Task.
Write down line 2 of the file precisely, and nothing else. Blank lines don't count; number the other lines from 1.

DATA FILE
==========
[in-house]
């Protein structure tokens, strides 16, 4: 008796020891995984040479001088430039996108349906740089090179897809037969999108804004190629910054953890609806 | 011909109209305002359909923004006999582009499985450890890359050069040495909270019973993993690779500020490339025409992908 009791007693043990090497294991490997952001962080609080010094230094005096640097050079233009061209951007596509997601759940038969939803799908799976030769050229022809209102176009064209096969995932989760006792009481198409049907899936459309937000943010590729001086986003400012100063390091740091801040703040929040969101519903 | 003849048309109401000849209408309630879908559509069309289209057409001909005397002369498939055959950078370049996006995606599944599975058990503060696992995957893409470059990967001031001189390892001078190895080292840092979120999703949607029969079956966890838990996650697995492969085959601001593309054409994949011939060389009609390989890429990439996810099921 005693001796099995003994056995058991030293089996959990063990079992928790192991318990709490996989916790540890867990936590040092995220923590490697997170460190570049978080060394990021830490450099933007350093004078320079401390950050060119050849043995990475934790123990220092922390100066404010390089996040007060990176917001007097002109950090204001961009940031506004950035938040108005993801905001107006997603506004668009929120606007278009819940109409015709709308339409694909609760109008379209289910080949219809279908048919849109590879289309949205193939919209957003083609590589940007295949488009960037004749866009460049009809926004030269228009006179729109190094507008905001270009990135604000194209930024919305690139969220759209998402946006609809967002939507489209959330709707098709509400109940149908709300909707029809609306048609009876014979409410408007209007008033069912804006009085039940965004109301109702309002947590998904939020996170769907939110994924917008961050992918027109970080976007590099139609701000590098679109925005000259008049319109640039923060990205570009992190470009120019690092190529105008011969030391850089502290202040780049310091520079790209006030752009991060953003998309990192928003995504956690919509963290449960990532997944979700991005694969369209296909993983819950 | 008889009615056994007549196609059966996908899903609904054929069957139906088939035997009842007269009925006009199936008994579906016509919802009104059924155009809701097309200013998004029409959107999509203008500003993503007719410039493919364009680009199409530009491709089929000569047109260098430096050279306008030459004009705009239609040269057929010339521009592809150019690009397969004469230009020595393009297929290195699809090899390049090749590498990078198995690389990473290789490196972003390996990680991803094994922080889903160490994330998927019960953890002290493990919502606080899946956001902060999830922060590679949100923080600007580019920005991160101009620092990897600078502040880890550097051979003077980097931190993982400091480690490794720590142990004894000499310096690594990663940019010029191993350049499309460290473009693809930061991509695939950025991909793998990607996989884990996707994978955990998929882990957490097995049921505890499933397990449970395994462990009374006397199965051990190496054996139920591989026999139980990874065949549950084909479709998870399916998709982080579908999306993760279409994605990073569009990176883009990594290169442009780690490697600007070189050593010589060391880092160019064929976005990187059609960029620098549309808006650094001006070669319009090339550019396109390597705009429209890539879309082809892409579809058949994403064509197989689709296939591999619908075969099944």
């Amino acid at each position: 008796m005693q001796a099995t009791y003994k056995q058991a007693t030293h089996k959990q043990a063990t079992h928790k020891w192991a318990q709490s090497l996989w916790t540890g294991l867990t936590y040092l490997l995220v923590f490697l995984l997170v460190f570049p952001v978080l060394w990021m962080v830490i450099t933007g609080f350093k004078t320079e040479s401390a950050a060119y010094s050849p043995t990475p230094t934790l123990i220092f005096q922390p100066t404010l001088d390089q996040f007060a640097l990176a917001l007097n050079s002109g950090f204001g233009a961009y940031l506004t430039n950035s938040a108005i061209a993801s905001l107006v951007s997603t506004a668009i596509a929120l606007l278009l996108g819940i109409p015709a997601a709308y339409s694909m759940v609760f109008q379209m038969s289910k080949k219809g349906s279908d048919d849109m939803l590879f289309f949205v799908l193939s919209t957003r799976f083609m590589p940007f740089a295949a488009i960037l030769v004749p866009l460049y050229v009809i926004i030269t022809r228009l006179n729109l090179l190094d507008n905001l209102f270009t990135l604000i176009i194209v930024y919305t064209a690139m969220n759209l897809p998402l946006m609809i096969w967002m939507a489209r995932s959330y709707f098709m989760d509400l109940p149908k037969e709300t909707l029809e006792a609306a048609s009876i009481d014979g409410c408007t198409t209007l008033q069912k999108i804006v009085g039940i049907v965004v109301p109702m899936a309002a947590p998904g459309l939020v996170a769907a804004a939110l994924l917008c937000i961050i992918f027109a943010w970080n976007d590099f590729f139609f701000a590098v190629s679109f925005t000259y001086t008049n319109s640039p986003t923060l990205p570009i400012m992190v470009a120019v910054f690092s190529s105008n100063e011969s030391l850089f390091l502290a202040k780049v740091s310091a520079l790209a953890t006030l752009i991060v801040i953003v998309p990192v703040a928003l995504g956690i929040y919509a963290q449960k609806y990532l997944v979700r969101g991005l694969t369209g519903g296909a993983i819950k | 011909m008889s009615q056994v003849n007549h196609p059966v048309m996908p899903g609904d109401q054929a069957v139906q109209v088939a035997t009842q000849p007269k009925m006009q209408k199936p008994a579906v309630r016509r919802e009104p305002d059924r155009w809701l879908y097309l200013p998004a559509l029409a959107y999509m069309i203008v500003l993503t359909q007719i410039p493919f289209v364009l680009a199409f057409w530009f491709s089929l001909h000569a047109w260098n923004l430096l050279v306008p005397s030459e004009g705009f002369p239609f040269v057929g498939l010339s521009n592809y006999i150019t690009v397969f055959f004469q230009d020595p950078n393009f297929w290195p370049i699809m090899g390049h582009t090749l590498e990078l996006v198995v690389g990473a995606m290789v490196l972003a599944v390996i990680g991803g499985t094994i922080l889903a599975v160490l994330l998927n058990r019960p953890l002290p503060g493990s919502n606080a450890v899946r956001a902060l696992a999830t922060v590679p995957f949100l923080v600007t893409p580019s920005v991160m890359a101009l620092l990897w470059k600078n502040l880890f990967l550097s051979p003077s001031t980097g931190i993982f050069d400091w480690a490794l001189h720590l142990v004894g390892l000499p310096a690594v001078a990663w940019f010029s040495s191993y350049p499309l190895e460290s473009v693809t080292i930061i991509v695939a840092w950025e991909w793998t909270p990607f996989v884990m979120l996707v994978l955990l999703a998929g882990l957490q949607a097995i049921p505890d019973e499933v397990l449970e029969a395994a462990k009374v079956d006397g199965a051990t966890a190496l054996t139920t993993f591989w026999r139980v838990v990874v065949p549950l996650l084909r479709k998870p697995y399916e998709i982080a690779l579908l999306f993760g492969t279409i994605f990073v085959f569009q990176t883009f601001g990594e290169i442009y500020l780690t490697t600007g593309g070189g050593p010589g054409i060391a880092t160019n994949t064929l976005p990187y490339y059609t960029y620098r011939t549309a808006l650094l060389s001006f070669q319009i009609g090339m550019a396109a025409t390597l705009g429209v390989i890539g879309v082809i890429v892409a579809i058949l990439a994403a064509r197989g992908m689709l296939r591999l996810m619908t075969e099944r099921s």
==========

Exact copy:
């Protein structure tokens, strides 16, 4: 008796020891995984040479001088430039996108349906740089090179897809037969999108804004190629910054953890609806 | 011909109209305002359909923004006999582009499985450890890359050069040495909270019973993993690779500020490339025409992908 009791007693043990090497294991490997952001962080609080010094230094005096640097050079233009061209951007596509997601759940038969939803799908799976030769050229022809209102176009064209096969995932989760006792009481198409049907899936459309937000943010590729001086986003400012100063390091740091801040703040929040969101519903 | 003849048309109401000849209408309630879908559509069309289209057409001909005397002369498939055959950078370049996006995606599944599975058990503060696992995957893409470059990967001031001189390892001078190895080292840092979120999703949607029969079956966890838990996650697995492969085959601001593309054409994949011939060389009609390989890429990439996810099921 005693001796099995003994056995058991030293089996959990063990079992928790192991318990709490996989916790540890867990936590040092995220923590490697997170460190570049978080060394990021830490450099933007350093004078320079401390950050060119050849043995990475934790123990220092922390100066404010390089996040007060990176917001007097002109950090204001961009940031506004950035938040108005993801905001107006997603506004668009929120606007278009819940109409015709709308339409694909609760109008379209289910080949219809279908048919849109590879289309949205193939919209957003083609590589940007295949488009960037004749866009460049009809926004030269228009006179729109190094507008905001270009990135604000194209930024919305690139969220759209998402946006609809967002939507489209959330709707098709509400109940149908709300909707029809609306048609009876014979409410408007209007008033069912804006009085039940965004109301109702309002947590998904939020996170769907939110994924917008961050992918027109970080976007590099139609701000590098679109925005000259008049319109640039923060990205570009992190470009120019690092190529105008011969030391850089502290202040780049310091520079790209006030752009991060953003998309990192928003995504956690919509963290449960990532997944979700991005694969369209296909993983819950 | 008889009615056994007549196609059966996908899903609904054929069957139906088939035997009842007269009925006009199936008994579906016509919802009104059924155009809701097309200013998004029409959107999509203008500003993503007719410039493919364009680009199409530009491709089929000569047109260098430096050279306008030459004009705009239609040269057929010339521009592809150019690009397969004469230009020595393009297929290195699809090899390049090749590498990078198995690389990473290789490196972003390996990680991803094994922080889903160490994330998927019960953890002290493990919502606080899946956001902060999830922060590679949100923080600007580019920005991160101009620092990897600078502040880890550097051979003077980097931190993982400091480690490794720590142990004894000499310096690594990663940019010029191993350049499309460290473009693809930061991509695939950025991909793998990607996989884990996707994978955990998929882990957490097995049921505890499933397990449970395994462990009374006397199965051990190496054996139920591989026999139980990874065949549950084909479709998870399916998709982080579908999306993760279409994605990073569009990176883009990594290169442009780690490697600007070189050593010589060391880092160019064929976005990187059609960029620098549309808006650094001006070669319009090339550019396109390597705009429209890539879309082809892409579809058949994403064509197989689709296939591999619908075969099944």